(Photo by © Marvel Studios)
People had waited long enough: Three new release dates due to the pandemic; 14 months since its original release date; 11 years since the character appeared on film to finally get her shot to headline a movie herself. Black Widow is finally here and on Thursday night it had a better preview night than Deadpool, Ant-Man and the Wasp, and Guardians of the Galaxy – not to mention Justice League, Man of Steel and Wonder Woman. They could not wait any longer. Not even a few more hours until it dropped on Disney+ for a $30 premium fee. Did that shutter its theatrical numbers over the weekend? Maybe, but with $80 million for the weekend it is still the best start of any film since 2019.
When F9 began with $7.1 million in Thursday previews, theaters were back! So we were told. Its weekend number, though, while still a pandemic high was also on the low-end of comparable films to that preview tally. Black Widow just cracked the Top 40 all-time in day-before previews with a $13.2 million start on Thursday. Only two films had ever started with $12 million and failed to hit $90 million by the end of the weekend: Aquaman and Solo: A Star Wars Story. Solo was then joined by Man of Steel and Justice League as the only films on that list not to reach $300 million by the end of their run. Neither of those DC films had pandemic asterisks to impede their progress (only Tomatometer scores of 56% and 40%, respectively). Black Widow, Certified Fresh at 80%, is now the third film on that list not to hit $90 million on its opening weekend and will most likely also join the non-$300 million company as well. But, on the plus side, the movie has made over $215 million worldwide and, reportedly, an additional $60 million in Disney+ Premier Access rentals. At least we have a new threshold now that the studio feels comfortable giving out numbers for their ongoing experiment.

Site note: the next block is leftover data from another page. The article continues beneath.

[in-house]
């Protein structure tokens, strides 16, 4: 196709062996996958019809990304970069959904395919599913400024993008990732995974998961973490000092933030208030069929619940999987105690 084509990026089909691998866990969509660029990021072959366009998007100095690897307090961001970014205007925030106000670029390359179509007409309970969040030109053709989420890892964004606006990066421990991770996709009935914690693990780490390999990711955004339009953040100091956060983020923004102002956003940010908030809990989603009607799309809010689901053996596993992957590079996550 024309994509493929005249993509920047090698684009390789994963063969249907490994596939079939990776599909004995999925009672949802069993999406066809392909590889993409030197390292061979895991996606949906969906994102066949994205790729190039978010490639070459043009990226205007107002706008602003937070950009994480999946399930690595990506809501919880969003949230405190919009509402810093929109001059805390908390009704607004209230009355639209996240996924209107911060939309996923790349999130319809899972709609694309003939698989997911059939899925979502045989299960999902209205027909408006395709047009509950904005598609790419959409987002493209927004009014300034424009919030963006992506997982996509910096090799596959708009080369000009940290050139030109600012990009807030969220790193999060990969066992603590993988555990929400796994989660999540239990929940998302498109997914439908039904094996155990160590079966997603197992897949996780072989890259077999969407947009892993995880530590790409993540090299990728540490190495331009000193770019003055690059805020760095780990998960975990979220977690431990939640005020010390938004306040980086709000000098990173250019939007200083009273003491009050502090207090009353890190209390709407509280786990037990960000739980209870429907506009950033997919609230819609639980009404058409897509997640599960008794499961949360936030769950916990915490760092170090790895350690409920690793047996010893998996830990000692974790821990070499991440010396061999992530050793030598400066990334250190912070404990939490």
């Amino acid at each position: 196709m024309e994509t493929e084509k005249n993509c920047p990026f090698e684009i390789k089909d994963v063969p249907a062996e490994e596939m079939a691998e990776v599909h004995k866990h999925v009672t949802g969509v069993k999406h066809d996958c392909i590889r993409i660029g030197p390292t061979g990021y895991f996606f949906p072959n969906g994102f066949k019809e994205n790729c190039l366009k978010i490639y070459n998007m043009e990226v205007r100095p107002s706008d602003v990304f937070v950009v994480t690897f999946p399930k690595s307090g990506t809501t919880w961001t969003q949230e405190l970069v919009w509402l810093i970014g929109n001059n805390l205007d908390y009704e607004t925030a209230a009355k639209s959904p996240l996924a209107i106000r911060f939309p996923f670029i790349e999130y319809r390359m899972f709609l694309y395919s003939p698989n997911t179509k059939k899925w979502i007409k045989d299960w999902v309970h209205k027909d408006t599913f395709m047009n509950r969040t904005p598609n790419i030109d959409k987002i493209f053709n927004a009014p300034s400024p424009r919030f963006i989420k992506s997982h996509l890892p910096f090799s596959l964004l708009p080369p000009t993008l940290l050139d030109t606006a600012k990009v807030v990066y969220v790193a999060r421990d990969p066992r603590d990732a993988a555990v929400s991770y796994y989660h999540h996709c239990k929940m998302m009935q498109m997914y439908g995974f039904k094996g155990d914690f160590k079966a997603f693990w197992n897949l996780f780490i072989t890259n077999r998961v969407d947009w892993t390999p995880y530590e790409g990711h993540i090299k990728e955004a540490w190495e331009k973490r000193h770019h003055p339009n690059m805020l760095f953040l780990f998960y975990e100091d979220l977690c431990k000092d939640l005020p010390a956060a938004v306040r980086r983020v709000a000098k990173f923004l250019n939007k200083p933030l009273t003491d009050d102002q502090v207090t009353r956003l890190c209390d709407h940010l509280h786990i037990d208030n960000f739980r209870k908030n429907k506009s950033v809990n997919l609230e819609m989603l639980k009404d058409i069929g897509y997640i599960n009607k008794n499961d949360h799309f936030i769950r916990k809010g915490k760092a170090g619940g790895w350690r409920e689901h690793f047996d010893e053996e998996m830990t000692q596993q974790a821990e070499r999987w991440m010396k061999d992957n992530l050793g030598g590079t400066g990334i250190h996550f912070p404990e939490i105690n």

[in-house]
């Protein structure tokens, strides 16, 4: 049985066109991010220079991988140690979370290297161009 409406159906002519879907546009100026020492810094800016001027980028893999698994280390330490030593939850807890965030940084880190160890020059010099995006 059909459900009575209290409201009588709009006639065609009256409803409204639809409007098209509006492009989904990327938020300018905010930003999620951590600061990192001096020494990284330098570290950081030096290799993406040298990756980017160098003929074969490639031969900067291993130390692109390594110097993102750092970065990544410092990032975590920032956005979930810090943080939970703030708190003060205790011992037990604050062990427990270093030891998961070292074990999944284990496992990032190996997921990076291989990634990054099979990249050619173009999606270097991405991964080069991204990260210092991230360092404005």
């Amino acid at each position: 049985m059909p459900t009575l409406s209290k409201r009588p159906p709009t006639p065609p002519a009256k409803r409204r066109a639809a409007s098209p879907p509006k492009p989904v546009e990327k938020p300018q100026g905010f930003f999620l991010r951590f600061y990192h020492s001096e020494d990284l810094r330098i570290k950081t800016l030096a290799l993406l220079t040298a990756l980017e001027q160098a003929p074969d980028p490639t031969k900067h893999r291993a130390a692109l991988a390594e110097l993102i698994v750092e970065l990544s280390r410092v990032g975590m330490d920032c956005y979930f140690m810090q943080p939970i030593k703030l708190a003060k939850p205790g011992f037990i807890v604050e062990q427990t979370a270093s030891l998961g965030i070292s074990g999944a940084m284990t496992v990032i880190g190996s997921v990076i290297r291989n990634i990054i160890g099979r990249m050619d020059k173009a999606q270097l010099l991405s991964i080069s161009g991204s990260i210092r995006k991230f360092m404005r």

So, $200 million is the new $300 million and, as Black Widow is set to reach its first $100 million later this week, that milestone is looking possible. Traditionally, movies opening with $80 million or more sail past $200 million totals; this is your regular reminder that only X-Men Origins: Wolverine and Fifty Shades of Grey started with $80-plus million and failed to reach $200 million. Still, one cannot help but feel as if the standards by which box office has been measured in the past are gone permanently. Releases like Black Widow allow theaters to breathe a sigh of relief with enough patrons coming to get some popcorn, but the streaming and premium access factors may be making these films more frontloaded than ever before. Prior to this weekend, the top five opening weekends of the year fell an average of 62.7% in their second weekends. (Three of those films were HBO Max/Warner Brothers titles.) In 2019, the top 10 films averaged a 52% drop and those openings were $90 million or higher (or, higher than any film since – including Black Widow). Marvel’s film is going to have a shot to overtake both A Quiet Place Part II and F9 by next weekend and both of them have been exclusive to theaters. (The Quiet Place sequel will be available for purchase online starting Monday.) Of the 23 films that have ever opened between $75 million and $86 million, 13 of them did not have $150 million by day 10.